What Documents Do I Need for a Bankruptcy Audit?

One in 1000 bankruptcy cases are randomly selected by the U.S. Trustee for audit.  When that happens, the debtor is sent a letter requesting copies of the following documents:

  1. Payment advices [paystubs] from an employer covering the six calendar months preceding the date of filing for the debtor and the debtor’s spouse.
  2. Federal income tax returns, with all attachments, for the two tax years prior to the date of filing.
  3. Financial account statements for the six calendar months preceding the date of filing and for the month of filing for every financial account in which debtor had an interest; and documentation explaining the source of every deposit or credit, and the purpose of every check, withdrawal or debit.
  4. A divorce decree, property settlement orders going back three years and pending child support orders, if such documents exist.

The audits are supposed to find material misstatements in the bankruptcy paperwork. What the audits have found is debated.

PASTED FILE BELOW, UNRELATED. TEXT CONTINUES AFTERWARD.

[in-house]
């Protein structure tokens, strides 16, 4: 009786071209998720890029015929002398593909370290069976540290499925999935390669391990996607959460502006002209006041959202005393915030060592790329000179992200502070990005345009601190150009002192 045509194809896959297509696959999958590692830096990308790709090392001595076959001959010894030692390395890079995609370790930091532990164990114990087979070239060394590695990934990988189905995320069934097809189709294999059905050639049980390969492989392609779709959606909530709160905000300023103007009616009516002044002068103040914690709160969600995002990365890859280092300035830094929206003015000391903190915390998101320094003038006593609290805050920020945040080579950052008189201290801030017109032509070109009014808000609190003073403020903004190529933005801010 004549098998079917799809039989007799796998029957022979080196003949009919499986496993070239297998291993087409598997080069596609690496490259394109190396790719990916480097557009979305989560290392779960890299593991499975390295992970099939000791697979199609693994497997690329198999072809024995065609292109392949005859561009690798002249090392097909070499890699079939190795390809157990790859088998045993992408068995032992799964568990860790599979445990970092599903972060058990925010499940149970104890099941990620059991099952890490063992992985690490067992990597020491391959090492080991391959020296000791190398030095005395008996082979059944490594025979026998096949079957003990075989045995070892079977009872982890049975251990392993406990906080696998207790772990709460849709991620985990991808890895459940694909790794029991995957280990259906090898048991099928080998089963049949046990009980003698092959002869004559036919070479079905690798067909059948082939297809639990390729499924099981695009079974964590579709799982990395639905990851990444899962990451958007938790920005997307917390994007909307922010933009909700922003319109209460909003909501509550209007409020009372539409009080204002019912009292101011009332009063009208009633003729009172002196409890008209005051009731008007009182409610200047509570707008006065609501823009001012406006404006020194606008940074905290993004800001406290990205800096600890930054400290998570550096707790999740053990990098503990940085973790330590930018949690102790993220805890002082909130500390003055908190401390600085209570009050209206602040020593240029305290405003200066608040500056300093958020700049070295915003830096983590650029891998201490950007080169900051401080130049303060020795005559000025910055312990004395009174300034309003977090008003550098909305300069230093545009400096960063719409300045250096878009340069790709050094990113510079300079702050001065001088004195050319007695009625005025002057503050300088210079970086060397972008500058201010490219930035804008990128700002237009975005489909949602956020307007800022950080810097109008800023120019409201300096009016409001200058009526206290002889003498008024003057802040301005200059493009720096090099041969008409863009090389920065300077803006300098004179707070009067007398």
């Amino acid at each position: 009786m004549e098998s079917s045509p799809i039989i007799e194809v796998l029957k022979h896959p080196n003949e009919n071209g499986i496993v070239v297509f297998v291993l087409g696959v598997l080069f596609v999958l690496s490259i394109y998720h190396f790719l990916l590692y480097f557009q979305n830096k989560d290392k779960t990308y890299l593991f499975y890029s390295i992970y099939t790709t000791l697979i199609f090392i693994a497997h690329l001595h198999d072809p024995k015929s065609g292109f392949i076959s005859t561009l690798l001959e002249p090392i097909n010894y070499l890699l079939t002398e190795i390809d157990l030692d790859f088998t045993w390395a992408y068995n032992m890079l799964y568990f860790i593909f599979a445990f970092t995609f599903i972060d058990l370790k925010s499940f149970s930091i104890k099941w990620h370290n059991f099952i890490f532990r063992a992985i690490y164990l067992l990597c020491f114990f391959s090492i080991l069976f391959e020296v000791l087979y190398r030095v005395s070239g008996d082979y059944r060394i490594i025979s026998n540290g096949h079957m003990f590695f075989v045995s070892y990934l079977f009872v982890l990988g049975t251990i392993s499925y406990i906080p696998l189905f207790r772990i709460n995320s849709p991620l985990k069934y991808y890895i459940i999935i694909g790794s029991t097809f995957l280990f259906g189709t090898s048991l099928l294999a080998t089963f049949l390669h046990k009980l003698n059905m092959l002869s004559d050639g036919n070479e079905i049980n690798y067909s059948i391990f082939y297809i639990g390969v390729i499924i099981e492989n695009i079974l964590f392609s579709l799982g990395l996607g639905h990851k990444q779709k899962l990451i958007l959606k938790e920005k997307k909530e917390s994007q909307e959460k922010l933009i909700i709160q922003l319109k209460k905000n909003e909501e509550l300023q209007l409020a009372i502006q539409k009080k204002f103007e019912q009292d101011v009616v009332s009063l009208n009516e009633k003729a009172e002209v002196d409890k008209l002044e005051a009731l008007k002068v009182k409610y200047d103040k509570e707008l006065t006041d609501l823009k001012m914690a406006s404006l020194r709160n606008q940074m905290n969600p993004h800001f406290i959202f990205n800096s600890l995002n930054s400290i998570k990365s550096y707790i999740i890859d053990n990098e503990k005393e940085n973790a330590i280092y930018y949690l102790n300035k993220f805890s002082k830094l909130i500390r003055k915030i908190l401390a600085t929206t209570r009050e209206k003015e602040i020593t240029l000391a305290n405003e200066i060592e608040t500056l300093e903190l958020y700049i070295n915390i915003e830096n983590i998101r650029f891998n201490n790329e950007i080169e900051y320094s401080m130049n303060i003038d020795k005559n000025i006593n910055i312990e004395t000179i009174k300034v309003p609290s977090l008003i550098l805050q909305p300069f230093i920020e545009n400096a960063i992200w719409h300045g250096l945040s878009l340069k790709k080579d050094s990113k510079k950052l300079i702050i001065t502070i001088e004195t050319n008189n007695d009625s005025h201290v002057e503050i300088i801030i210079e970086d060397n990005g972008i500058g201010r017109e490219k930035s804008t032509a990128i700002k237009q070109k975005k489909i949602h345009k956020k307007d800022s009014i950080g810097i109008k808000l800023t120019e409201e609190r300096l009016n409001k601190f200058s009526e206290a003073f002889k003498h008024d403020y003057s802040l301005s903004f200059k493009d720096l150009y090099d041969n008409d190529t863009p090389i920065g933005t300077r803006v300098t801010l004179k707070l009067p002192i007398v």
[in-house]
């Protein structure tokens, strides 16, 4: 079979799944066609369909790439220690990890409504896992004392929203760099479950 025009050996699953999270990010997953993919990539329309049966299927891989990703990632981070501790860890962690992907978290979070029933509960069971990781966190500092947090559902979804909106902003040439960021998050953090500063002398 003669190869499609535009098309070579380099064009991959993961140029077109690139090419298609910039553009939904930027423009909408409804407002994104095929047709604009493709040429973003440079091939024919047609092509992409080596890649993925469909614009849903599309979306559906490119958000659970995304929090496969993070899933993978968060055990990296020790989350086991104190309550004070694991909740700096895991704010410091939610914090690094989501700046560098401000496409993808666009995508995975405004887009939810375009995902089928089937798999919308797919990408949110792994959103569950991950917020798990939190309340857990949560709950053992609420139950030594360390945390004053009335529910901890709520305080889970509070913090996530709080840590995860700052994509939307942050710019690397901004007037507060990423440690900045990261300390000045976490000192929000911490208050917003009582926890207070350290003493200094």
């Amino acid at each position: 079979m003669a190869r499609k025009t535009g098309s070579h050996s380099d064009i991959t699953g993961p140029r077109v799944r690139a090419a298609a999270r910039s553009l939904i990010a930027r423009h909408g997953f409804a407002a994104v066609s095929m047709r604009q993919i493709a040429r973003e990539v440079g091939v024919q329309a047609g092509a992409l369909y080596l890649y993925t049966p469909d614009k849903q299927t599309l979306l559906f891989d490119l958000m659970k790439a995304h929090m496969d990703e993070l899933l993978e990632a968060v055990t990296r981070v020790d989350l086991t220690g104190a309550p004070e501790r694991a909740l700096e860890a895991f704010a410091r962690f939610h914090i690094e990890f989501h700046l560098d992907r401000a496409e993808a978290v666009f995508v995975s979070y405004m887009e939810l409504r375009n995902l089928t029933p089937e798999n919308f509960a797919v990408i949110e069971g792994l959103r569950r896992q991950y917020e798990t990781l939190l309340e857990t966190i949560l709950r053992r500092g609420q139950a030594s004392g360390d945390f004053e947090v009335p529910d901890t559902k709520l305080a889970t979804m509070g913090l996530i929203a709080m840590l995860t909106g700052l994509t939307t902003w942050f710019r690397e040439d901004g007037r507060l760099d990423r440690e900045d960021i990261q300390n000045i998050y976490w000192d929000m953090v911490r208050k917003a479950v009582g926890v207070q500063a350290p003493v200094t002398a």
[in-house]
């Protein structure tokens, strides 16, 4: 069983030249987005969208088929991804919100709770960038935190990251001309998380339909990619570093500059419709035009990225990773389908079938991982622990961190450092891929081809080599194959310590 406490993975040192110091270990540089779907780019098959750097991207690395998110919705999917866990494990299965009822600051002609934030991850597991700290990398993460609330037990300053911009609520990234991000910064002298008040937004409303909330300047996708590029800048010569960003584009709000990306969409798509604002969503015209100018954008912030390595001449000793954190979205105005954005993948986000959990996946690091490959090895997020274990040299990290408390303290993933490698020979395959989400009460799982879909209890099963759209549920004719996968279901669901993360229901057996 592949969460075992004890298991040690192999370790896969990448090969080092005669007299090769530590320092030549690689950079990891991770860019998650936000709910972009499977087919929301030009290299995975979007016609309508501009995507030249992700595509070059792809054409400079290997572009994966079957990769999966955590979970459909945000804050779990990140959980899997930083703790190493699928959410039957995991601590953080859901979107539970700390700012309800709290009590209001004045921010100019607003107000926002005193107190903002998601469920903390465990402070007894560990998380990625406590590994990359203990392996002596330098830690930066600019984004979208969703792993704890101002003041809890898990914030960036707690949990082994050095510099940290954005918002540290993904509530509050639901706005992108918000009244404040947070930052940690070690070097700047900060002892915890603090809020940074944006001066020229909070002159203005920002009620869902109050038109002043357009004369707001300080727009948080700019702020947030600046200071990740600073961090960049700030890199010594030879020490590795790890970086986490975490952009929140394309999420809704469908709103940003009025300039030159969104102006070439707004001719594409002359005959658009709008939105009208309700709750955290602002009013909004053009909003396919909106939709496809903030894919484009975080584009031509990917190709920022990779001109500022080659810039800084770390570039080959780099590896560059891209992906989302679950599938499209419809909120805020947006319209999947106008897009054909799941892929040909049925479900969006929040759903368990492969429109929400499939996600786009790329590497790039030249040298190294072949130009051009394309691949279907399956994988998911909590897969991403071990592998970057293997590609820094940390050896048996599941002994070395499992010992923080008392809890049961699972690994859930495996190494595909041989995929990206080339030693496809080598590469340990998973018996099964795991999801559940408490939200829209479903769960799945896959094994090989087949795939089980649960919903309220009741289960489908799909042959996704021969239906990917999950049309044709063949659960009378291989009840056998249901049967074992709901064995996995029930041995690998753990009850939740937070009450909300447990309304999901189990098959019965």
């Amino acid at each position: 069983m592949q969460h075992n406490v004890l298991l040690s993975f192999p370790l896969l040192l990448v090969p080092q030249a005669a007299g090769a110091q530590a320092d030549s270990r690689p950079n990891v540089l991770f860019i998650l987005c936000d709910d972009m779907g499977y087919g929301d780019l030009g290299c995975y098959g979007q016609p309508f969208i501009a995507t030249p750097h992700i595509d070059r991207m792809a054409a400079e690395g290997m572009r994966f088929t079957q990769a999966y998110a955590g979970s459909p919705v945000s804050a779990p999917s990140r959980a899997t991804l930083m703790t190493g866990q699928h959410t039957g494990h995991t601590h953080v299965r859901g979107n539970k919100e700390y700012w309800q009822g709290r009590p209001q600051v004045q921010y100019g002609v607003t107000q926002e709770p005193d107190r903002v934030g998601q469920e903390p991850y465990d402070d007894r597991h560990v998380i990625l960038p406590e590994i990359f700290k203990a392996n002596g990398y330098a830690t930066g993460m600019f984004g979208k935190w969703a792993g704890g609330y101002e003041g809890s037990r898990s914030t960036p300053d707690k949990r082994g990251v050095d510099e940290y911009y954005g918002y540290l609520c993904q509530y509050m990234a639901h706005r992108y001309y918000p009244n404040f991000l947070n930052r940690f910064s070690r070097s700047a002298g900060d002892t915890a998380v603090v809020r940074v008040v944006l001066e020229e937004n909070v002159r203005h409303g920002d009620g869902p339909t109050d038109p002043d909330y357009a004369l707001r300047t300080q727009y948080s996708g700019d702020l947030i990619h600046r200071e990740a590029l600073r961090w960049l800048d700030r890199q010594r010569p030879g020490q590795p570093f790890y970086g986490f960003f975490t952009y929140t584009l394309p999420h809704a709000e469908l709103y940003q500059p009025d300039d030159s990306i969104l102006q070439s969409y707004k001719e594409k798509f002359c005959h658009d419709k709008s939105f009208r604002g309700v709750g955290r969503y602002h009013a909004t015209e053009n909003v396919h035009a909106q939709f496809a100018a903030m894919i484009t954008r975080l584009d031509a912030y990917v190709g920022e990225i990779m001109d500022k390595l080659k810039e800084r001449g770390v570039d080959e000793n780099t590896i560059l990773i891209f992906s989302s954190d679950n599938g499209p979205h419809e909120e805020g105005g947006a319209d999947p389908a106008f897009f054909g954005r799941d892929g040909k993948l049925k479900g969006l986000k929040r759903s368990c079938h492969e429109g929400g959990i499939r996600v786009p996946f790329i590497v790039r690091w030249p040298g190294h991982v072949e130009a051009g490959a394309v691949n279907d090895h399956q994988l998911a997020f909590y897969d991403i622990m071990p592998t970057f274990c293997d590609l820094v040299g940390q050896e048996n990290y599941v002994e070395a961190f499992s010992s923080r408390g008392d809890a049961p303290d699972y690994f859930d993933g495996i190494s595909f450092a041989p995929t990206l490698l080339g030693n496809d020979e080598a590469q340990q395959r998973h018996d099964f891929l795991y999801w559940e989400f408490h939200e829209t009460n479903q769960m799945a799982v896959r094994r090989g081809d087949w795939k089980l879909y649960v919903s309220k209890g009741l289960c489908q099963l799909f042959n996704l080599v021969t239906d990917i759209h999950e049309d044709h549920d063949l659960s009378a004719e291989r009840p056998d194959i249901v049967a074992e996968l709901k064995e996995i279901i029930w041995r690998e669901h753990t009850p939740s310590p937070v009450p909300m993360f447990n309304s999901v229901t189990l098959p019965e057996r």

Bankruptcy blogger Peter Orville of Upstate New York did a series of posts on the Bankruptcy Law Network on the debtor audits that are worth revisiting:

  1. What have the bankruptcy audits found?
  2. What do I do if my case is chosen for audit?
  3. What is the time line for an audit?
  4. What does the audit firm do if my case is chosen for an audit?
  5. What if the auditor of my chapter 7 or chapter 13 case finds a material mistatement?
About Jill Michaux

Jill Michaux is a Kansas bankruptcy attorney with Neis Michaux Law Office. She and her partner, Mark Neis, are Topeka's only consumer bankruptcy law specialists. They are board certified by the American Board of Certification.

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